But, supposing the question to be both fair and fairly put, why does not Mr. George go straight forward with his answer? After stopping to berate the shortcomings of the old systems, and the “great thinkers,” he says:
“For, if wages depend upon the ratio between the amount of labor seeking employment, and the amount of capital devoted to its employment, the relative scarcity or abundance of one factor, must mean the relative abundance or scarcity of the other. Thus, capital must be relatively abundant where wages are high, and relatively scarce, where wages arc low. Now, as the capital used in paying wages must largely consist of the capital constantly seeking investment, the current rate of interest must be the measure of its relative abundance or scarcity. For, if it be true that wages depend upon the ratio between the amount of labor seeking employment and the capital devoted to its employment, then high wages (the mark of the relative scarcity of labor) must be accompanied by low interest (the mark of the relative abundance of capital), and reversely, low wages must be accompanied by high interest. This is not the fact but the contrary” (P. 16.)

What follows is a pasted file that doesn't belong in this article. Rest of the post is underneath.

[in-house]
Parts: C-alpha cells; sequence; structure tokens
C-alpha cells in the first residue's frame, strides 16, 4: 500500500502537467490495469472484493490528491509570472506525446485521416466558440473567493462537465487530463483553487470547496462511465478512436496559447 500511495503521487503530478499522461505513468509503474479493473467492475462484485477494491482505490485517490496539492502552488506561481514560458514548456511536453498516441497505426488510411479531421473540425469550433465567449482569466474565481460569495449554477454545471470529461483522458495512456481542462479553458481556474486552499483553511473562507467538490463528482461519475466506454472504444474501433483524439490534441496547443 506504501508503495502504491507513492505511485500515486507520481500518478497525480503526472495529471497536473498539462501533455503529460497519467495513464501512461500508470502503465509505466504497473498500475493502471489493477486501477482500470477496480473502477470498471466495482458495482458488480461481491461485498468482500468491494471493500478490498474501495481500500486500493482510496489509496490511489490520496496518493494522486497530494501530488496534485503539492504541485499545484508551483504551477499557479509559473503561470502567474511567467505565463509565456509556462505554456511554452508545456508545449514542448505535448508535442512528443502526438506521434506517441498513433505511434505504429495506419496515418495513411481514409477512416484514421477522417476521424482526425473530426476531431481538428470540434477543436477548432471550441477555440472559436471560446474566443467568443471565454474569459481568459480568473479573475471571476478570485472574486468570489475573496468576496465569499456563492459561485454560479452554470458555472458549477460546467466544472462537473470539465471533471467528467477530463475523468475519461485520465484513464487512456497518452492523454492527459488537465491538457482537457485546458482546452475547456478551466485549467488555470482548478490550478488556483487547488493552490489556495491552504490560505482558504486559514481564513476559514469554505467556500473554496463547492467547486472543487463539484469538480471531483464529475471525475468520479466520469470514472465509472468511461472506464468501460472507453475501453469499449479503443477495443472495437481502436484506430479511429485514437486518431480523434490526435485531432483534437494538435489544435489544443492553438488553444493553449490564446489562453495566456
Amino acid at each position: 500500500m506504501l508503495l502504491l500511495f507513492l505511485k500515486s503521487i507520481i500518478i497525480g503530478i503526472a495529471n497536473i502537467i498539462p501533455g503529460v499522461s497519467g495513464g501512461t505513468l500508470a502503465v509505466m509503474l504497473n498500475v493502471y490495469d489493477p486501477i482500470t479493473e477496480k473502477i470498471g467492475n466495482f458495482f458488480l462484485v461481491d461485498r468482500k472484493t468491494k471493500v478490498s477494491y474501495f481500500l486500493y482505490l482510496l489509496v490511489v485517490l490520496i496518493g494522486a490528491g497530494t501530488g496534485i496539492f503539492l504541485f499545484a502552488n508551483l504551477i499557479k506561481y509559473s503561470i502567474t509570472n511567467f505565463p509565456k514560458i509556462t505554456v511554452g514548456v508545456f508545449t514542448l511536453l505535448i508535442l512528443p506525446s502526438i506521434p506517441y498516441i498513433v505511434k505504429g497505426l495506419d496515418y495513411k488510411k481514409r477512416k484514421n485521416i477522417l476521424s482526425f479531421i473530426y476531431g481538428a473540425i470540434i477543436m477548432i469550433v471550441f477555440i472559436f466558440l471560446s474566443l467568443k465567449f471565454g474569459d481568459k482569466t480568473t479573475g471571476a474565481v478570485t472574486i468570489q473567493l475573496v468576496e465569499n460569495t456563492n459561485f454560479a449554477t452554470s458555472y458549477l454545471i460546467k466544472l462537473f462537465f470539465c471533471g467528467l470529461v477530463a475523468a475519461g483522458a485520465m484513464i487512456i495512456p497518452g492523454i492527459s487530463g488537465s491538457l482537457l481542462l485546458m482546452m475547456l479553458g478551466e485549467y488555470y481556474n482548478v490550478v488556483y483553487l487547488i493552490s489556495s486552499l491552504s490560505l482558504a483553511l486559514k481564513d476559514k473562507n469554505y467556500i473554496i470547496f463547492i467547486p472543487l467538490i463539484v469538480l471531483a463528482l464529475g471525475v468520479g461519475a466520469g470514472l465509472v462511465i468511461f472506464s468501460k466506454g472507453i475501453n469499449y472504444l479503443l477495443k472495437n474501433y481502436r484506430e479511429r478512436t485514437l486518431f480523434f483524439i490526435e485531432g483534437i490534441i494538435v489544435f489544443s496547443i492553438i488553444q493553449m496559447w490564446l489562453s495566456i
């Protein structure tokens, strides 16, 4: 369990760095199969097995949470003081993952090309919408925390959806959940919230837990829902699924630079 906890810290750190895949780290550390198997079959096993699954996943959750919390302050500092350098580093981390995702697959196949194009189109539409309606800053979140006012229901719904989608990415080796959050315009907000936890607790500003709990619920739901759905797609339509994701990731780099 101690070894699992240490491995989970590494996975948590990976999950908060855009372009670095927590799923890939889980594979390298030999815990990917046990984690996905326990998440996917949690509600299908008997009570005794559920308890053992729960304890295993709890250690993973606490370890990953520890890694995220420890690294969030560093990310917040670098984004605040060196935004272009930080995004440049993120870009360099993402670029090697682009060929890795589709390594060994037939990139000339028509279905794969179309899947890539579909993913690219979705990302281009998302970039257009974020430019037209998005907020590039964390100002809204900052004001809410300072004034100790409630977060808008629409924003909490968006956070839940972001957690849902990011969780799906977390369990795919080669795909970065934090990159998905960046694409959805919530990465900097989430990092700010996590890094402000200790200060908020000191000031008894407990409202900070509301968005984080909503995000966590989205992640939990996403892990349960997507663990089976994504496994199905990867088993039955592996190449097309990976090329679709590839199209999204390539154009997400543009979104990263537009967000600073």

If Mr. Georges proposition be true, it would seem easy to prove it without trotting off after a doubtful argument based upon “interest”. Then why does he thus turn aside, at the very outset, to complicate the matter by introducing the element of “interest,” when interest may, or may not have anything to do with it—is a “mark” even, only under conditions not necessarily involved in the question; primarily has nothing to do with the question, either as a constituent element or as a “mark.”